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Wilnecote has Architectural Gem right in its midst!

News could save beloved Wilnecote School buildings

The Tamworth and District Civic Society (TDCS) has made an incredible breakthrough in its battle to save the Victorian buildings of the old Wilnecote Schools from demolition by Staffordshire County Council.

The Civic Society has been battling on behalf of residents and community group users of the buildings since it was re-launched last September.  Staffordshire County Council drew up plans last year to sell the site to Housing 21 to build some 50 social housing flats in place of the beloved landmark buildings - a move which caused widespread outrage amongst residents, and the community groups who used the site until evicted by the County Council, with allegations of secrecy, and lack of consultation and due process levelled against the County Council, and an official complaint lodged against the council by a user group hoping to purchase the site.  

Now, TDCS has made a vital discovery that we believe changes the whole situation, and should stop the County Council dead in its tracks.  For the schools were designed in 1877 by no less a person than Basil Champneys, one of the most famous, innovative, and celebrated architects in British history!  His works across the country are cherished Listed Buildings.

Basil Champneys (1842-1935) designed various Oxford and Cambridge colleges, including Mansfield College, Oxford, and Newnham College, Cambridge.  His best known work is the John Rylands Library in Manchester.  His work at King's Lynn Grammar School in Norfolk has features reminiscent of ones he used earlier at Wilnecote.  Champneys also designed a church in Tamworth - St. George’s Church at Glascote (1880) - which is a Grade II Listed Building.

Wilnecote Schools provide an example of Champneys’ early work, and were noted at the time as marking a break with the “Gothic mania” that had previously prevailed.  They comprise a west wing (the Junior School) and detached east wing (the Infants) The buildings are externally striking and architecturally notable, featuring an attractive bell-turret and weather vane, and Dutch gables.  At the time of its construction the large windows and internal arrangements for the health and convenience of pupils and teachers were praised. The ventilation system was described as "ingenious", with fresh air passing behind the open fireplaces to be warmed in chambers behind the grates, and foul air being extracted.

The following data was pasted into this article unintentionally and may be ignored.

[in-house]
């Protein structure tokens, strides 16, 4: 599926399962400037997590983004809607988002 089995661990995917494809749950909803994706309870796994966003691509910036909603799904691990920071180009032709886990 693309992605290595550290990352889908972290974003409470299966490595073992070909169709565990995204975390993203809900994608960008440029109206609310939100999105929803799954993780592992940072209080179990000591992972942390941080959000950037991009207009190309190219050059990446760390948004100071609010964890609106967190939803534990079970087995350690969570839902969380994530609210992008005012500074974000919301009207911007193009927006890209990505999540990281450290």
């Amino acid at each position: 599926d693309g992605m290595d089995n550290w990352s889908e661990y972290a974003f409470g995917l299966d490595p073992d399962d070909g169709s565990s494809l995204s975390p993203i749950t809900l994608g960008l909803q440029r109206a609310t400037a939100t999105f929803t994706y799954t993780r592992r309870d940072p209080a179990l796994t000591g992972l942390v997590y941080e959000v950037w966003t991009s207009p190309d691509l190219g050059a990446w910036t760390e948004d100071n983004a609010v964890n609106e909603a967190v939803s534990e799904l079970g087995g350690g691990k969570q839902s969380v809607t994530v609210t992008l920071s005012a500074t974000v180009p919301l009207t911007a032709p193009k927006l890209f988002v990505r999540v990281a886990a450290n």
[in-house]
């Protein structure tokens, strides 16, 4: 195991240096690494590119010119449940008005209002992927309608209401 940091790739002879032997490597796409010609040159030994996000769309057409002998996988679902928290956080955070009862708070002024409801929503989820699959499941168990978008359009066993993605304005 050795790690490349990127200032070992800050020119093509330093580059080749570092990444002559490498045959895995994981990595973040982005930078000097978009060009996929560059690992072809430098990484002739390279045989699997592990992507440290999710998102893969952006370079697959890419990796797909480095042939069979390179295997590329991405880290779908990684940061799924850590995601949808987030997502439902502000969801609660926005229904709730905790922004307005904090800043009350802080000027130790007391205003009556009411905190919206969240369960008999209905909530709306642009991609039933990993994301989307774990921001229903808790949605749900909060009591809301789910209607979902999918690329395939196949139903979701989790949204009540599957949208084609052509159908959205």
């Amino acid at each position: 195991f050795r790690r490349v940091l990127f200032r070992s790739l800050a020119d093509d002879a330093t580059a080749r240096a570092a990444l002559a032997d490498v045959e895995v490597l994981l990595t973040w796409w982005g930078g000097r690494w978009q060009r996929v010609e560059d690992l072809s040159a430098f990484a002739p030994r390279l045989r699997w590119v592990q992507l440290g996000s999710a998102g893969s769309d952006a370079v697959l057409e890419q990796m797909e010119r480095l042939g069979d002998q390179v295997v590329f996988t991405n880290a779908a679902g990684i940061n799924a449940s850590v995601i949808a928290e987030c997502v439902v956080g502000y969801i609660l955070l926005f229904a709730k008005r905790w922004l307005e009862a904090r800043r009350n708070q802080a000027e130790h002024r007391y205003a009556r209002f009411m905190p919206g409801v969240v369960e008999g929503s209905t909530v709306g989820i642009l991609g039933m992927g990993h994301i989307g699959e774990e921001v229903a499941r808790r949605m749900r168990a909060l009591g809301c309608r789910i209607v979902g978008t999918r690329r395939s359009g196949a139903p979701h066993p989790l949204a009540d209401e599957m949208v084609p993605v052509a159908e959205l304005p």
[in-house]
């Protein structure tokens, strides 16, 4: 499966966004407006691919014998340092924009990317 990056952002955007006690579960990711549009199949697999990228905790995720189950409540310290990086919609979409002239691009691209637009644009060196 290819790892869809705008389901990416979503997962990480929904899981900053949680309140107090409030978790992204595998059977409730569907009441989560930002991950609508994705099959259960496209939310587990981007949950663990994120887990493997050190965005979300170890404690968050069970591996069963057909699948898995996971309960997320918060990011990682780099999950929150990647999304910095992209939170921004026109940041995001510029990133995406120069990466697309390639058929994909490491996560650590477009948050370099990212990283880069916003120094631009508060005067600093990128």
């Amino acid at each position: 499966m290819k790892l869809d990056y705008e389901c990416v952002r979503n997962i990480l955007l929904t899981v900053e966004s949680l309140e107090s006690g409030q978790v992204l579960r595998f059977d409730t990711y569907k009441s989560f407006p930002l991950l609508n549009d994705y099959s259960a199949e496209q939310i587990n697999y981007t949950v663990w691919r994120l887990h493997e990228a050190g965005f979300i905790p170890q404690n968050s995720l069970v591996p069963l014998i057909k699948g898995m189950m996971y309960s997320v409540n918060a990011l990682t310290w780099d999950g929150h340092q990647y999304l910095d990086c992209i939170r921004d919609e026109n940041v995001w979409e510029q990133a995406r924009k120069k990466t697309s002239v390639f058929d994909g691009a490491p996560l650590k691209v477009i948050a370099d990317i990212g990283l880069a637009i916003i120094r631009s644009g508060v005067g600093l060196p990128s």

We all know that Wilnecote Schools are very fine buildings, well-designed and attractive.  But now we know why.  They were designed by one of the country’s top architects!   Also, his design was put in place incredibly well by the reputable Tamworth building firm of Watton and Sons.  These buildings were meant to last.

We had become despondent because we have met with nothing but obfuscation, disinterest and delays from the borough and county councils. Our requests to Tamworth Borough Council to include the site in the Wilnecote Conservation Area (from which it was strangely excluded) and to have it added to the Local List of interesting buildings to afford it some status and protection, have hit brick walls.  Well, now both councils will have to sit-up and take notice!  Tamworth and Wilnecote have an architectural gem in their midst that we should all be incredibly proud of, and TDCS will not sit idly by and let Staffordshire County Council rob Tamworth of yet more of its precious heritage, for its own financial gain.

The Tamworth Herald of 1878 records that the opening of the schools was celebrated with a tea and public meeting, "all the village being astir, and the residents turning out in holiday attire to render due éclat to the occasion".  The chairman of the governors, George Skey, the noted brick, tile and terracotta manufacturer in the village, described the schools as "commodious, comfortable, appropriate, and nice".  He stated that the schools would "stand as a monument to the character of Messrs Watton and Sons, as builders".

Amongst famous ex-pupils is footballing legend Harry Hibbs, who played in local teams and was famously goalkeeper for Birmingham City in the FA Cup Final of 1931.  Think Beckahm, Rooney and Ronaldo in the context of the 1920s and 30s!

TDCS is supported in its campaign by the national body for Victorian and Edwardian buildings, The Victorian Society, which states: “our belief is that the historic school buildings are attractive, characterful and worthy of retention. Furthermore, they are – like many former school buildings – eminently capable of being repurposed."

The Victorian Society praise Wilnecote as "a well preserved and attractively detailed school designed by Basil Champneys, regarded as one of the most important and innovative architects of his generation. Wilnecote is a relatively early example of his output and contrasts notably with the various Gothic and Tudor revival designs that he generally favoured. In the striking Dutch gables to the central block it is possible to see echoes of his later work at King's Lynn Grammar School; and in the proportions, detailing and windows there is the air of the Queen Anne style of which Champneys became such a significant and exploratory proponent."


TDCS is pressing Staffordshire County Council to re-think its plans to date, and Tamworth Borough Council to takes steps to protect our heritage.  



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Photo: S Biggs